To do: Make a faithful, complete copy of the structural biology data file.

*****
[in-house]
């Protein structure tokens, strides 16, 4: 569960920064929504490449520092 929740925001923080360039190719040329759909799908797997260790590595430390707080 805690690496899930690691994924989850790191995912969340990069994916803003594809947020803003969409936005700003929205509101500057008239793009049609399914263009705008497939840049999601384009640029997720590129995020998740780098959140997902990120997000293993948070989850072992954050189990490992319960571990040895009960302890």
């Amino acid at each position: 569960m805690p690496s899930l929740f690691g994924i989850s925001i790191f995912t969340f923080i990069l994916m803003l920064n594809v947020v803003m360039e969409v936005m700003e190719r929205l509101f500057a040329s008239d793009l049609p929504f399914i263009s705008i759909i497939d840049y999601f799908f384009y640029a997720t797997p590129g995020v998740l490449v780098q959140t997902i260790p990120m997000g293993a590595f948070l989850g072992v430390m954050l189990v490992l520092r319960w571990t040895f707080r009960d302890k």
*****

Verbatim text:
[in-house]
């Protein structure tokens, strides 16, 4: 569960920064929504490449520092 929740925001923080360039190719040329759909799908797997260790590595430390707080 805690690496899930690691994924989850790191995912969340990069994916803003594809947020803003969409936005700003929205509101500057008239793009049609399914263009705008497939840049999601384009640029997720590129995020998740780098959140997902990120997000293993948070989850072992954050189990490992319960571990040895009960302890």
């Amino acid at each position: 569960m805690p690496s899930l929740f690691g994924i989850s925001i790191f995912t969340f923080i990069l994916m803003l920064n594809v947020v803003m360039e969409v936005m700003e190719r929205l509101f500057a040329s008239d793009l049609p929504f399914i263009s705008i759909i497939d840049y999601f799908f384009y640029a997720t797997p590129g995020v998740l490449v780098q959140t997902i260790p990120m997000g293993a590595f948070l989850g072992v430390m954050l189990v490992l520092r319960w571990t040895f707080r009960d302890k």